If that still fails, then you know you are working against some crazy stuff.

You could even try to just execute a command with no parameters like so:

child = spawn("ls");

If that still fails, you aren't likely to get spawn to work at all would be my guess and be grateful that at least exec is working.

Not much in the realm of answers for you, but like I said, I can't see anything you are doing incorrectly.

Furthermore, I don't see how your npm command is going to work because you aren't specifying what to install, but that being said, it fails in a different way than I'm seeing it fail here if I use the same command. . . I see lots of stderr output, not an overall error.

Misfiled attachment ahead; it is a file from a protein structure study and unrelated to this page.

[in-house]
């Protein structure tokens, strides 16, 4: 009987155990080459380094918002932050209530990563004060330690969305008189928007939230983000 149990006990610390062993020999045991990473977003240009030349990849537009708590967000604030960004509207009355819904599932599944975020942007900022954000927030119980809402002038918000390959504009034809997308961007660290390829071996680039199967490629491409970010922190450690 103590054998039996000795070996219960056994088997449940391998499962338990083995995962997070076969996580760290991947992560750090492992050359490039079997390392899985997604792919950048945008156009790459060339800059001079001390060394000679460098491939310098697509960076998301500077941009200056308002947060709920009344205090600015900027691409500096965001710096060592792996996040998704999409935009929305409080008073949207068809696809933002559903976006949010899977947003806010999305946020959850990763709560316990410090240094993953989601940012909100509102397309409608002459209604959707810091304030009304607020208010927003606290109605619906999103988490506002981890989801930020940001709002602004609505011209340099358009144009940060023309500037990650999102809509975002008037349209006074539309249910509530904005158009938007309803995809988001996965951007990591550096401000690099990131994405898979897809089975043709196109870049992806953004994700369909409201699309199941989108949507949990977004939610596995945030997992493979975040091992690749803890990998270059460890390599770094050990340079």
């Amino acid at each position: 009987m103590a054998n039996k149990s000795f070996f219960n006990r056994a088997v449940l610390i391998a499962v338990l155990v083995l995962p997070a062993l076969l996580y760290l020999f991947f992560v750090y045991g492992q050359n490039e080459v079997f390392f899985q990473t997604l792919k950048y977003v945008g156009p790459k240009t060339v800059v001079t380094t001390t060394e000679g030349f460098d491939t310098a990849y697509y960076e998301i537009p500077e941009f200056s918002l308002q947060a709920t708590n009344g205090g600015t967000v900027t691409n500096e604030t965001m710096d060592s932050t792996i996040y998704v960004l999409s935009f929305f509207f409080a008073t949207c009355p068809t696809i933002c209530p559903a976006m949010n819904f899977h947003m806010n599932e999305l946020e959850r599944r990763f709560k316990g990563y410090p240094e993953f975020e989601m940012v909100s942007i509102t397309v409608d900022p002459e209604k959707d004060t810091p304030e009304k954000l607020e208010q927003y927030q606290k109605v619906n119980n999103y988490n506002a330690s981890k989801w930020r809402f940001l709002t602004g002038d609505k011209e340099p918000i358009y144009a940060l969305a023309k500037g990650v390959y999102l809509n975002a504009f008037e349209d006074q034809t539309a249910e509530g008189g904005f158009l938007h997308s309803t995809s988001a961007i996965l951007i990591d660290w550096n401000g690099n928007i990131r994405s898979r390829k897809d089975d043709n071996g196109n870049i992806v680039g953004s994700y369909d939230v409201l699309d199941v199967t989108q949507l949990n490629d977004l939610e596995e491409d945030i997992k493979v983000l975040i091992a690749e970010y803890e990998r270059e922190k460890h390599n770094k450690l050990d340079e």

BTW, I'm running node v0.8.21. You can query that by node -v. If you are running another version, maybe give 0.8.21 a try.

  • turns out it was even more fun than that. Added an answer that explains what was actually happening. – Mike 'Pomax' Kamermans Jul 8 '13 at 23:22
  • I don't run cygwin so i'm not sure what executable it is, but exec or spawn needs to run cygwin first, then cygwin runs 'rm'. – Nick Sotiros Dec 21 '14 at 18:45

Use full path for the process, like:

var cmd = require('child_process').spawn("C:\\windows\\system32\\cmd.exe");
  • 1
    that only works if you already know the extension, and location, of the executable. Hardcoding those instantly stops your project from working on another person's computer, let alone working cross-platform. – Mike 'Pomax' Kamermans Jan 11 '16 at 5:33